Introduction and motivation

Unforeseen surprises …

Even though you have taken the utmost care in constructing your linear optimization model, there are often unforeseen surprises that force you to take a further look at the particular generated model at hand. Why is the model infeasible or unbounded? Why is the objective function value so much different from what you were expecting? Are the individual constraints generated as intended? Why is the number of individual constraints so large? Why are the observed shadow prices so unrealistically high (or low)? These and several other related questions about the matrix and the solution need further investigation.

… are not easily explained

The answer to many model validation questions is not easily discovered, especially when the underlying optimization model has a large number of individual constraints and variables. The amount of information to be examined is often daunting, and an answer to a question usually requires extensive analysis involving several steps. The functionality of the math program inspector is designed to facilitate such analysis.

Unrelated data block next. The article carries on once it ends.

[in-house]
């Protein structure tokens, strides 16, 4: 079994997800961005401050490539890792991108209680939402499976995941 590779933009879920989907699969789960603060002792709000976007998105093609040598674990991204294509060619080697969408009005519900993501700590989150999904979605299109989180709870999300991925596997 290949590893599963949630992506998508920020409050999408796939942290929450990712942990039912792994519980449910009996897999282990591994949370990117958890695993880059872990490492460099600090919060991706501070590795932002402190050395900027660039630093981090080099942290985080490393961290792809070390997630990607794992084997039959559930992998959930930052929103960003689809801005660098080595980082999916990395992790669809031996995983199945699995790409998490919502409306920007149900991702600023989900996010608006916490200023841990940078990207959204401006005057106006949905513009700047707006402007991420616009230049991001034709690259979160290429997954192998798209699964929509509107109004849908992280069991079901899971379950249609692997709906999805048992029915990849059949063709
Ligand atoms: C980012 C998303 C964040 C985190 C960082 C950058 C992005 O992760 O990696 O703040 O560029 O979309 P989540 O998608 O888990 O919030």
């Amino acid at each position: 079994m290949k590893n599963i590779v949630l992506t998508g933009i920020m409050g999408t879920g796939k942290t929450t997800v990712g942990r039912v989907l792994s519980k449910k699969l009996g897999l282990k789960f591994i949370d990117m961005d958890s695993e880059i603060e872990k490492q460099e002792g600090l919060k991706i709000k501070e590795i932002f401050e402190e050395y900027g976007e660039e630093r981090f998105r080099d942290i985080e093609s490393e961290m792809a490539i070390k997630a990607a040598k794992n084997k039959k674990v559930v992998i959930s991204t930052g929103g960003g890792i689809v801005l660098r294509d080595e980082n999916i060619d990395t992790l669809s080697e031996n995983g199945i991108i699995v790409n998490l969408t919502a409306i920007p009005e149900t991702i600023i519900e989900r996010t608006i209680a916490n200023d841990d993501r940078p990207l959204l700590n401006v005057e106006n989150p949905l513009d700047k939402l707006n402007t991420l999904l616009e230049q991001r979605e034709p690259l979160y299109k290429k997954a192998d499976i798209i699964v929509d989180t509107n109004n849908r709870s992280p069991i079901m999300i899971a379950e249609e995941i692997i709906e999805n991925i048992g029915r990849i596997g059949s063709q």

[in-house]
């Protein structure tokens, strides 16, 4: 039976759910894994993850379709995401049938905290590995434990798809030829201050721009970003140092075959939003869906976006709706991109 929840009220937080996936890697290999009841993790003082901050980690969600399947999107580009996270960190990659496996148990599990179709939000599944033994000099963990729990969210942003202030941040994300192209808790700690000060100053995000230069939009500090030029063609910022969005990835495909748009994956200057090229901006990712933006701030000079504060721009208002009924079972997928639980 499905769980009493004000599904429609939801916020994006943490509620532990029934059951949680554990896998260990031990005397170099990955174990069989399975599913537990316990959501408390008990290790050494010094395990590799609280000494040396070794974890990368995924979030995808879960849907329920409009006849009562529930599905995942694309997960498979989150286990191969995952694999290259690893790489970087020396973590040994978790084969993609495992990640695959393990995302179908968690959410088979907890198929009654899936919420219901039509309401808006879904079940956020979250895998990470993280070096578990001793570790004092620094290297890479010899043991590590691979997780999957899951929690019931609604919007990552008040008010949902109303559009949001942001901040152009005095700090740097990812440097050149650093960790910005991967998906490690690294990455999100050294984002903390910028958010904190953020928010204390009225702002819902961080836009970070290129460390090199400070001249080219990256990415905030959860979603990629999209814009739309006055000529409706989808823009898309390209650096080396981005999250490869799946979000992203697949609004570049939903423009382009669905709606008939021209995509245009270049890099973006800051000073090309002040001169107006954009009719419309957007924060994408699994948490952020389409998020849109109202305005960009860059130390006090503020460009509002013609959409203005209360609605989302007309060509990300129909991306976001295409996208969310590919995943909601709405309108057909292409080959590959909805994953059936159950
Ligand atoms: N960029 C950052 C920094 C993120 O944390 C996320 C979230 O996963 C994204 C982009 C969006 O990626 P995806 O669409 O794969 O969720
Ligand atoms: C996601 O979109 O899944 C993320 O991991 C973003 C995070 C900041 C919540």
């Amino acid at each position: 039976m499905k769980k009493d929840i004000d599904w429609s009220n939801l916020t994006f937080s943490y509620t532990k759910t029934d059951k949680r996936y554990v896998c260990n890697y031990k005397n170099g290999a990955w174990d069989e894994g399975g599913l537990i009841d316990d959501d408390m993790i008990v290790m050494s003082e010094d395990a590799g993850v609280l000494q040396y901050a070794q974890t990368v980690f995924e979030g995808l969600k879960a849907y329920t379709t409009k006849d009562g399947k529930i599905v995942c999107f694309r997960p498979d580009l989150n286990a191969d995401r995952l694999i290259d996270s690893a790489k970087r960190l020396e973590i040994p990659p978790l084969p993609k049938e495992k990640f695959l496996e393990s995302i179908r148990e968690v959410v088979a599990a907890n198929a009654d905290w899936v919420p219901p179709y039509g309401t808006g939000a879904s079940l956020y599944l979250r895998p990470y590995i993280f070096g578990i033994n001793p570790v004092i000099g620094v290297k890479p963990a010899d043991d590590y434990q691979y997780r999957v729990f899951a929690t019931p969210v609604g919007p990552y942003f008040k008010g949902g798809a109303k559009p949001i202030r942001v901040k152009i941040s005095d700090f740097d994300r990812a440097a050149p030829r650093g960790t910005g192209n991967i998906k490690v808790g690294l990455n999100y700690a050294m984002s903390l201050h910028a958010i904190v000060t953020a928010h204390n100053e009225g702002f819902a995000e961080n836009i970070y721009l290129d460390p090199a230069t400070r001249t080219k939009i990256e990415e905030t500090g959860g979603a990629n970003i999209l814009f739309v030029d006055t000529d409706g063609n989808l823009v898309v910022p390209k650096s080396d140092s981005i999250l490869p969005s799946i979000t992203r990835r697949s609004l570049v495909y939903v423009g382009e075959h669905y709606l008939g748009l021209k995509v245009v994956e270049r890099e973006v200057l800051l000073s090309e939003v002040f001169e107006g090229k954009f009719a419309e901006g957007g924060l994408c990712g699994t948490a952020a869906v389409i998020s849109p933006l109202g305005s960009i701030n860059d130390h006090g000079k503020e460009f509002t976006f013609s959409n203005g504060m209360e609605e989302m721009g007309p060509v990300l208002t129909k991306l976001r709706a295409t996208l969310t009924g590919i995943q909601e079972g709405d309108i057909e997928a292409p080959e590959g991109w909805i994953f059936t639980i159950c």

Some of the causes

There are many causes of unforeseen surprises that have been observed in practice. Several are related to the values in the matrix. Matrix input coefficients may be incorrect due to a wrong sign, a typing error, an incorrect unit of measurement, or a calculation flaw. Bounds on variables may have been omitted unintentionally. Other causes are related to structural information. The direction of a constraint may be accidentally misspecified. The subsets of constraints and variables may contain incorrect elements causing either missing blocks of constraints and variables, or unwanted blocks. Even if the blocks are the correct ones, their index domain restrictions may be missing or incorrect. As a result, the model may contain unwanted and/or missing constraints and/or variables.


The purpose of the mathematical program inspector included in AIMMS is to provide you with

  • insight into the (structure of the) generated model and its solution (if present), and

  • a collection of tools to help you discover errors in your model ,